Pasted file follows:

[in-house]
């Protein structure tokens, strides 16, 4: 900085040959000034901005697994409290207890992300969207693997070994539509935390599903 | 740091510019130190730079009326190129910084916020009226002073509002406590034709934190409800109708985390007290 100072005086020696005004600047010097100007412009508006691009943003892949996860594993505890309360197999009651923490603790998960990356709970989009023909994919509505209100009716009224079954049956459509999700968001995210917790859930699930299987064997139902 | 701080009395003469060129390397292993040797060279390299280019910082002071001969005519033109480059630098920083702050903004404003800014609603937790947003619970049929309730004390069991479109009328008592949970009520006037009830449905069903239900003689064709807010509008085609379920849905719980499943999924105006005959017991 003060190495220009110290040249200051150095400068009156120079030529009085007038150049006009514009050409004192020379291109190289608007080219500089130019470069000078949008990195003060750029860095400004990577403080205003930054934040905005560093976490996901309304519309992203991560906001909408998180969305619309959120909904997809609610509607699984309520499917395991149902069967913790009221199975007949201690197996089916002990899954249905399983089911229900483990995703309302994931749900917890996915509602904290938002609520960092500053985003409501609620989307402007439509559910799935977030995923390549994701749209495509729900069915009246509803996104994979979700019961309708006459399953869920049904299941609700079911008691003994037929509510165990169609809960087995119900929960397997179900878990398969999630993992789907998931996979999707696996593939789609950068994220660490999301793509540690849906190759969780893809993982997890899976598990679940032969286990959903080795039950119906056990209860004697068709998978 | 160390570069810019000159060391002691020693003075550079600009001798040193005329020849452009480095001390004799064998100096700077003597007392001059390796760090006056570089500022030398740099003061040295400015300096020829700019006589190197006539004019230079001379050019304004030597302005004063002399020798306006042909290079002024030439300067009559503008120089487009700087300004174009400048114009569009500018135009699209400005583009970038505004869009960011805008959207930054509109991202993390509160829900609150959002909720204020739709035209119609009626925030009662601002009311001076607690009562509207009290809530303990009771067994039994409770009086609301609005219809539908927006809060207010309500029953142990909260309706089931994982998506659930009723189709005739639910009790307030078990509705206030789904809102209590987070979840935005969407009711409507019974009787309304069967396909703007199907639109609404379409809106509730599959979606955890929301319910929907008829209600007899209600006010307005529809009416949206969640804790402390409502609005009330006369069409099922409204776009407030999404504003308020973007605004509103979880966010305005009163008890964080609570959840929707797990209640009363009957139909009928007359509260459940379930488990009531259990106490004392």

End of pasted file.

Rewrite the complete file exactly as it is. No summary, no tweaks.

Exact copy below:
[in-house]
């Protein structure tokens, strides 16, 4: 900085040959000034901005697994409290207890992300969207693997070994539509935390599903 | 740091510019130190730079009326190129910084916020009226002073509002406590034709934190409800109708985390007290 100072005086020696005004600047010097100007412009508006691009943003892949996860594993505890309360197999009651923490603790998960990356709970989009023909994919509505209100009716009224079954049956459509999700968001995210917790859930699930299987064997139902 | 701080009395003469060129390397292993040797060279390299280019910082002071001969005519033109480059630098920083702050903004404003800014609603937790947003619970049929309730004390069991479109009328008592949970009520006037009830449905069903239900003689064709807010509008085609379920849905719980499943999924105006005959017991 003060190495220009110290040249200051150095400068009156120079030529009085007038150049006009514009050409004192020379291109190289608007080219500089130019470069000078949008990195003060750029860095400004990577403080205003930054934040905005560093976490996901309304519309992203991560906001909408998180969305619309959120909904997809609610509607699984309520499917395991149902069967913790009221199975007949201690197996089916002990899954249905399983089911229900483990995703309302994931749900917890996915509602904290938002609520960092500053985003409501609620989307402007439509559910799935977030995923390549994701749209495509729900069915009246509803996104994979979700019961309708006459399953869920049904299941609700079911008691003994037929509510165990169609809960087995119900929960397997179900878990398969999630993992789907998931996979999707696996593939789609950068994220660490999301793509540690849906190759969780893809993982997890899976598990679940032969286990959903080795039950119906056990209860004697068709998978 | 160390570069810019000159060391002691020693003075550079600009001798040193005329020849452009480095001390004799064998100096700077003597007392001059390796760090006056570089500022030398740099003061040295400015300096020829700019006589190197006539004019230079001379050019304004030597302005004063002399020798306006042909290079002024030439300067009559503008120089487009700087300004174009400048114009569009500018135009699209400005583009970038505004869009960011805008959207930054509109991202993390509160829900609150959002909720204020739709035209119609009626925030009662601002009311001076607690009562509207009290809530303990009771067994039994409770009086609301609005219809539908927006809060207010309500029953142990909260309706089931994982998506659930009723189709005739639910009790307030078990509705206030789904809102209590987070979840935005969407009711409507019974009787309304069967396909703007199907639109609404379409809106509730599959979606955890929301319910929907008829209600007899209600006010307005529809009416949206969640804790402390409502609005009330006369069409099922409204776009407030999404504003308020973007605004509103979880966010305005009163008890964080609570959840929707797990209640009363009957139909009928007359509260459940379930488990009531259990106490004392």